Be on the lookout for our December issue where we will announce the Roofing Contractor Residential and Commercial Contractors of the Year. In the meantime, I want you to consider some things that these and past Contractors of the Year have in common:

They are engaged. 

They are engaged beyond the bounds of their roofing businesses. They are engaged with the people on their teams and the processes to help them grow along with the enterprise. They are actively engaged with their communities, their state and local zoning and code officials, trade associations, and some are even engaged with their local trade and technical schools. 

And they are engaged in these pursuits primarily for the benefit of others, not profit.

However, these other engagements often result in growth as business leaders and individuals. As St. Francis of Assisi famously said, “For it is in giving that we receive.” Proof of concept was the fact that, among his other accomplishments, he gave up a life of luxury to live in poverty and we are still talking about it 800 years after his death. 

The things most businesspeople define as success include metrics, such as closing percentages, mod ratings, credit scores, or billings and margins. Growing the business requires hitting the numbers, but businesses that really thrive are built on a mission driven by the business leader with buy-in from the entire team.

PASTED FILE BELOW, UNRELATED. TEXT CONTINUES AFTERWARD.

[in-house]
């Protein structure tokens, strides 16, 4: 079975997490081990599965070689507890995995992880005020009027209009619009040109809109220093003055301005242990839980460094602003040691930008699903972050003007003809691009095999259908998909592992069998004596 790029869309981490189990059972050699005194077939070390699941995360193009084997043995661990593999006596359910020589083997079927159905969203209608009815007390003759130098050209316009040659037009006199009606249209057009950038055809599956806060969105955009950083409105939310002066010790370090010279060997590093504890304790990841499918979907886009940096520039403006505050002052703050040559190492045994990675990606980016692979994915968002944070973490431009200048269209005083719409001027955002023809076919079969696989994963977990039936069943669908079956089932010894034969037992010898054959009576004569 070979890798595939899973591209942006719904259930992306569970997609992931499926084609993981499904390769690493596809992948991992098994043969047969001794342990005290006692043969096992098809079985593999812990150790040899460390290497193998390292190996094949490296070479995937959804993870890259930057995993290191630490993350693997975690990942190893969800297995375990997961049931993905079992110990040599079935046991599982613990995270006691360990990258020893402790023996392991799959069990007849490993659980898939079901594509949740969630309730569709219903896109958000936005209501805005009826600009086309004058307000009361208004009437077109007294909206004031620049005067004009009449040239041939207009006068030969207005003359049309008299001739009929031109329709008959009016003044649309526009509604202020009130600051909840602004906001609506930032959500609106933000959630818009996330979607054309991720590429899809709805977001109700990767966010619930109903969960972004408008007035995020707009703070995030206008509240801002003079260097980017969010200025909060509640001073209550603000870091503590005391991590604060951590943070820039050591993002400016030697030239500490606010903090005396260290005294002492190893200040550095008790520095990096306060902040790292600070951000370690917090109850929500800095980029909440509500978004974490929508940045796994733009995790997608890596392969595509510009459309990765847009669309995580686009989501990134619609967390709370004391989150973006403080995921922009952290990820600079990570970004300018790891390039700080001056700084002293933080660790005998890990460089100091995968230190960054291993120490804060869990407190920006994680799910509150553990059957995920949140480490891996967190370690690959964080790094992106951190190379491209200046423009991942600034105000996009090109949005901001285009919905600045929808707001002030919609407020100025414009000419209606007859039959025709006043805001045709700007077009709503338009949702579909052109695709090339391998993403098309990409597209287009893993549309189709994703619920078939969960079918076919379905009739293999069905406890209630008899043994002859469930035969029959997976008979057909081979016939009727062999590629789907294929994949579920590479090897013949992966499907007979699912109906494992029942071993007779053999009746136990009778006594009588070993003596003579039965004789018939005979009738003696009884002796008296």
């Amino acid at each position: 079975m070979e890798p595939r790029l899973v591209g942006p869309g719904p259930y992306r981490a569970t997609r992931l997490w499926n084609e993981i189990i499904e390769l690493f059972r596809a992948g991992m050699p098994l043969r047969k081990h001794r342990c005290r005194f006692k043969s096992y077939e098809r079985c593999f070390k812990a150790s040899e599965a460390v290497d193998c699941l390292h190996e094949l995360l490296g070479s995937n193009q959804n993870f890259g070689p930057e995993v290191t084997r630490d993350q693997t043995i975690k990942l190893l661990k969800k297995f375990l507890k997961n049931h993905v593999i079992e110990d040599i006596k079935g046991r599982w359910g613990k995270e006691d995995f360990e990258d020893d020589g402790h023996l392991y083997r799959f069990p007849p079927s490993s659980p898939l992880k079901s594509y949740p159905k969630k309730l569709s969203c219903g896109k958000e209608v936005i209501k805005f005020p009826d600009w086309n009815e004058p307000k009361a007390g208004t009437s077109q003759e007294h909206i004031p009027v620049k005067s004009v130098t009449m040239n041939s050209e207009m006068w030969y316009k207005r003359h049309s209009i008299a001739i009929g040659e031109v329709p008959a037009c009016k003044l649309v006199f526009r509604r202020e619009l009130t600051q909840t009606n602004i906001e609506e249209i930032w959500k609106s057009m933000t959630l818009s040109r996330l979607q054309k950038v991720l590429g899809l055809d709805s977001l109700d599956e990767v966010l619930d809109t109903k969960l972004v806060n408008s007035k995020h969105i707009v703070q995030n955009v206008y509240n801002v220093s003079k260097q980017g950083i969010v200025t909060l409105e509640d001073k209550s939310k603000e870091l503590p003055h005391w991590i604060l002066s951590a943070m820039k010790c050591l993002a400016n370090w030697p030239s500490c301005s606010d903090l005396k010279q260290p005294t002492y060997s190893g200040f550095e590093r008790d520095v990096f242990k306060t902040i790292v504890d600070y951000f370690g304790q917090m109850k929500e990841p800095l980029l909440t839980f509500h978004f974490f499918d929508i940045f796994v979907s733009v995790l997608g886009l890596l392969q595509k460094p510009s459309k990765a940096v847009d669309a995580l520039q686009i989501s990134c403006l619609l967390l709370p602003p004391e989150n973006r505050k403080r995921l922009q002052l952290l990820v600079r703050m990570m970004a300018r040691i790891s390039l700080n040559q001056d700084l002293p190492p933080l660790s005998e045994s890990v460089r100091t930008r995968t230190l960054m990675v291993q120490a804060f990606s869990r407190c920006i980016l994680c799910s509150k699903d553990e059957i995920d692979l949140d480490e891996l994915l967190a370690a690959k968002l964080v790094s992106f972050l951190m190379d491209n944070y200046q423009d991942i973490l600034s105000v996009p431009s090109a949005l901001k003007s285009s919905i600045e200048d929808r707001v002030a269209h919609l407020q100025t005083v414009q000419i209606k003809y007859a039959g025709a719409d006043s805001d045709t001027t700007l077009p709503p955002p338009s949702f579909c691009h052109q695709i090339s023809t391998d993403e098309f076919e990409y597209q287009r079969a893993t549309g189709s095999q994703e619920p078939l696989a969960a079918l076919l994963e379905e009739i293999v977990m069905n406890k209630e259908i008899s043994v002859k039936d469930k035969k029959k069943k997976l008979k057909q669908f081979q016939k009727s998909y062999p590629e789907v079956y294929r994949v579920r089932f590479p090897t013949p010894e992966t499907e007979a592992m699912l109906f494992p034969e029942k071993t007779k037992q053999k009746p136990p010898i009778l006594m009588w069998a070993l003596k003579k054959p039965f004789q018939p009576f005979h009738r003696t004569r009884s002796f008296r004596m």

So as we (thankfully) head into the final stages of 2020, maybe you should consider a new purpose for your roofing business for 2021. Something beyond your daily goal of “watertight at night” or “on time and on budget.” Consider a theme for next year that may include engagement in a project, or project for your team, for which the only “pay” is the good feeling that comes from a job well done. 

Many roofing contractors give back to their community by establishing roofs for veterans programs or working with local nonprofits such as Rebuilding Together or Habitat for Humanity. We enjoy hearing from our readers and reporting on these philanthropic projects. These opportunities to give back to the community not only provide a backdrop of great publicity, but are also good for team building. 

Contributing free roofs is but one way a roofing company leader can be engaged. A continuing threat to the future of the roofing industry is not replacing the experienced roofers who are retiring out of the business in record numbers. Taking the time to seek out the educators who teach construction courses at your local trade and technical schools to share your expertise in roofing may have great value to the school, and you just might meet your next new hire.  

Maintaining active membership in roofing trade associations is a hallmark of the successful roofing contractors I know. They are not just members; they are constantly engaged with the work of their association. Networking with like-minded professionals and staying on the leading edge of the industry is one of the best investments you can make in yourself and your enterprise. 

Get engaged. Profits are great, but operating with a purpose beyond the dollars is priceless.